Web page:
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A systematic review and meta-analysis found no significant differences in visual and anatomical outcomes between ranibizumab biosimilars and reference ranibizumab in eyes with neovascular AMD.
A systematic review of 4 randomized controlled trials (RCTs) showed no significant differences in visual and anatomical outcomes between biosimilar ranibizumab and the reference product in the treatment of neovascular age-related macular degeneration (nAMD).1
In addition, a meta-analysis of safety outcomes did not reveal significant differences when considering the reference anti-vascular endothelial growth factor (anti-VEGF) therapy and the studied biosimilars, including FYB201, SB11, RanizuRel, and Lupin’s biosimilar ranibizumab.
“Our findings were consistent with previously published retrospective studies and reviews and further expand on the bioequivalence of the 4 studied ranibizumab biosimilars,” wrote the investigative team, led by Netan Choudhry, MD, from Vitreous Retina Macula Specialists of Toronto.
Both patients and healthcare systems can experience a substantial burden with anti-VEGF treatment for nAMD, due to medication cost, time burden, and overall decrease in patient quality of life because of stress and anxiety. The introduction of biosimilars has been shown to reduce costs and improve access to safe and effective biological medicines. As the patent for ranibizumab expired in 2020 in the US, and in 2022 in Europe, ranibizumab biosimilars have been introduced into the market.
With a lack of fixed international guidelines for biosimilar approval, guidelines can differ between countries and may change with time. As a result, Choudhry and colleagues looked to address variability in medication development and the lack of unified approval guidelines. The systematic review and meta-analysis aimed to provide a comprehensive summary of the efficacy and safety of ranibizumab biosimilar therapies relative to the reference therapy for nAMD treatment.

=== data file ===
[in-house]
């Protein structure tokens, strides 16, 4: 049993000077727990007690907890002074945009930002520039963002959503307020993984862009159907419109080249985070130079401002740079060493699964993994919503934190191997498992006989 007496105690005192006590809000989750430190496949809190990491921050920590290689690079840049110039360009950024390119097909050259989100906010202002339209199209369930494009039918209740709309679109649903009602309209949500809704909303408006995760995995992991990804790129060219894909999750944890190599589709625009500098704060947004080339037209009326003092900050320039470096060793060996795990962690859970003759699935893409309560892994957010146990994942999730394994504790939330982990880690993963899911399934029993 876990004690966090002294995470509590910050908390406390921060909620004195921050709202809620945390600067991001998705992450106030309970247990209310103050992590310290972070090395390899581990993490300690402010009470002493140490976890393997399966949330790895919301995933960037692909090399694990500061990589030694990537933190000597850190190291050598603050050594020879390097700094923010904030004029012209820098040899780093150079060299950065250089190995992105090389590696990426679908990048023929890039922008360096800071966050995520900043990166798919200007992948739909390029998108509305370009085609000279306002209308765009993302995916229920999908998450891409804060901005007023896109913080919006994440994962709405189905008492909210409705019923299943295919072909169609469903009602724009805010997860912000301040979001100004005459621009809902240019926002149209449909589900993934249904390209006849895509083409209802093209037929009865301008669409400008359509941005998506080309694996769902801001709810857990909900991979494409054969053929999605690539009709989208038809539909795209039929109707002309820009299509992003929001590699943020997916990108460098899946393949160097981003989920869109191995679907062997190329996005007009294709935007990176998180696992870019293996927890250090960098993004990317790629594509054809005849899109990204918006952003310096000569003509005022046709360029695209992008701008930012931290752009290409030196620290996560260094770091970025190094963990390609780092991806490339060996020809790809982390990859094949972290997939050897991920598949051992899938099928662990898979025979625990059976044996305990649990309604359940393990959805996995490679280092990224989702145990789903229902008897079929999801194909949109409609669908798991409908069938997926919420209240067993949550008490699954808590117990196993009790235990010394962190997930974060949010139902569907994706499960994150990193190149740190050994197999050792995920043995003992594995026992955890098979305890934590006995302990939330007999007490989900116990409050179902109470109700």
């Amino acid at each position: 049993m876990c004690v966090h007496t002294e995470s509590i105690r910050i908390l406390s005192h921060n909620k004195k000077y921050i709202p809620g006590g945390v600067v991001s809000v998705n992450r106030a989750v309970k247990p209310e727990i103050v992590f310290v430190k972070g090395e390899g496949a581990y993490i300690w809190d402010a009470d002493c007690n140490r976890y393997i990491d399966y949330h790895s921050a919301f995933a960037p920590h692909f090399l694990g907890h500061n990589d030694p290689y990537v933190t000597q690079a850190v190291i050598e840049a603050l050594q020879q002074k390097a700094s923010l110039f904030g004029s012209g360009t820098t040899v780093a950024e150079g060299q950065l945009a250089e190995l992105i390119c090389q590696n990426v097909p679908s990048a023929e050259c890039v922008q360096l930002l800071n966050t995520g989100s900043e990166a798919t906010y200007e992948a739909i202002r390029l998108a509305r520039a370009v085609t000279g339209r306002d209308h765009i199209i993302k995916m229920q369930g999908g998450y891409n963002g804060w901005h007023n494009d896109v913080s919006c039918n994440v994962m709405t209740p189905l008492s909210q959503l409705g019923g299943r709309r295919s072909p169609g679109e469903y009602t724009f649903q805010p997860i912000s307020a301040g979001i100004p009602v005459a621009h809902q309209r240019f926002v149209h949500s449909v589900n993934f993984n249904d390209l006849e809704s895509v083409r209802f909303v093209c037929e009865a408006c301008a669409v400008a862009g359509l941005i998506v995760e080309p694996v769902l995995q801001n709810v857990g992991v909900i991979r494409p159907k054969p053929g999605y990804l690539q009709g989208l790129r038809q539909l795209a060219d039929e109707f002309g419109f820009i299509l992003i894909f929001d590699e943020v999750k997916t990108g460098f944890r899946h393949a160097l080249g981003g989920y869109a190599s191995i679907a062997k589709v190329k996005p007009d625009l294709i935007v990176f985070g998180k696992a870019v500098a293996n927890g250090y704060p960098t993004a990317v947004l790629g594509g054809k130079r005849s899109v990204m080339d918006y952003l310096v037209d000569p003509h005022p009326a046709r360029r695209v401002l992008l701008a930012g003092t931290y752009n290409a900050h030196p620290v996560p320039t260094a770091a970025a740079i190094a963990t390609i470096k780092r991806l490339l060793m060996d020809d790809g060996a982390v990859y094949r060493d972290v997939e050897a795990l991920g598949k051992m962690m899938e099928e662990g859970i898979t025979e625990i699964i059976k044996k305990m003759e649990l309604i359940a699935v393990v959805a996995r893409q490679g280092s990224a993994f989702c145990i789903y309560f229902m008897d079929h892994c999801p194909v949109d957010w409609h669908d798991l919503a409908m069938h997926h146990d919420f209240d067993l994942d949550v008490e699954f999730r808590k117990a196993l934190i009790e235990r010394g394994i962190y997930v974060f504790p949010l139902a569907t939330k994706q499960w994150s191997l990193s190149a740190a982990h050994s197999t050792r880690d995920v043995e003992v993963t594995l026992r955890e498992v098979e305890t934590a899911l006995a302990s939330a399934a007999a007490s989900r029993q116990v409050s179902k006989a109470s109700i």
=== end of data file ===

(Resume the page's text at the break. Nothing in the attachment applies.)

Investigators conducted searches from January 2003 - August 2022 on Ovid MEDLINE, EMBASE, and the Cochrane Controlled Register of Trials. The team included RCTs reporting changes in best-corrected visual acuity (BCVA) reported in Early Treatment Diabetic Retinopathy Study (ETDRS) letters, the number of patients who lost or gained ≥15 letters in BCVA from baseline, changes in retinal thickness, and adverse events between treatment arms.
Excluded studies did not report visual outcomes following biosimilar and reference ranibizumab intravitreal injections, study arms combining anti-VEGF therapies with laser or steroid injections, sham injections as a control comparator, studies without English full texts, and non-comparative, observational study design.
A total of 16,712 studies underwent title and abstract screening, with 30 of these undergoing full-text screening to assess eligibility. Of these 30 studies, 5 studies that reported on 4 RCTS with a total of 1544 eyes at baseline were included in the systematic review and meta-analysis. Of the biosimilars used, FYB201 is under Biologics License Application review by the US Food and Drug Administration (FDA), SB11 is approved by the US FDA in 2021, RanizuRel was approved by DGCI in 2020, and Lupin’s ranibizumab is in phase 3 trial.2
Upon analysis, Choudhry and colleagues observed no significant difference between reference ranibizumab and any ranibizumab biosimilar medication included in the study for visual and anatomical outcomes.1 The systematic review showed no obvious differences in measures of retinal thickness (central subfield thickness [CST] or central macular thickness [CMT] or change in BCVA between treatment groups.
When examining adverse events, the investigative team found no significant difference in treatment-emergent adverse events between ranibizumab biosimilar and reference ranibizumab groups in all 4 RCTS (risk ratio [RR], 1.06; 95% CI, 0.91 - 1.23; P = .45; I2 = 52%). In addition, the team observed no significant difference in intraocular pressure-related adverse events with significant heterogeneity (RR, 2.59; 95% CI, 0.11 - 62.25; P = .56; I2 = 76%).
“These analyses provide clinical context for alternatives to ranibizumab for nAMD as they begin to be used commercially,” investigators wrote. “Continued investigations of this topic with increased sample sizes are warranted to further characterize the safety and efficacy of anti-VEGF biosimilars.”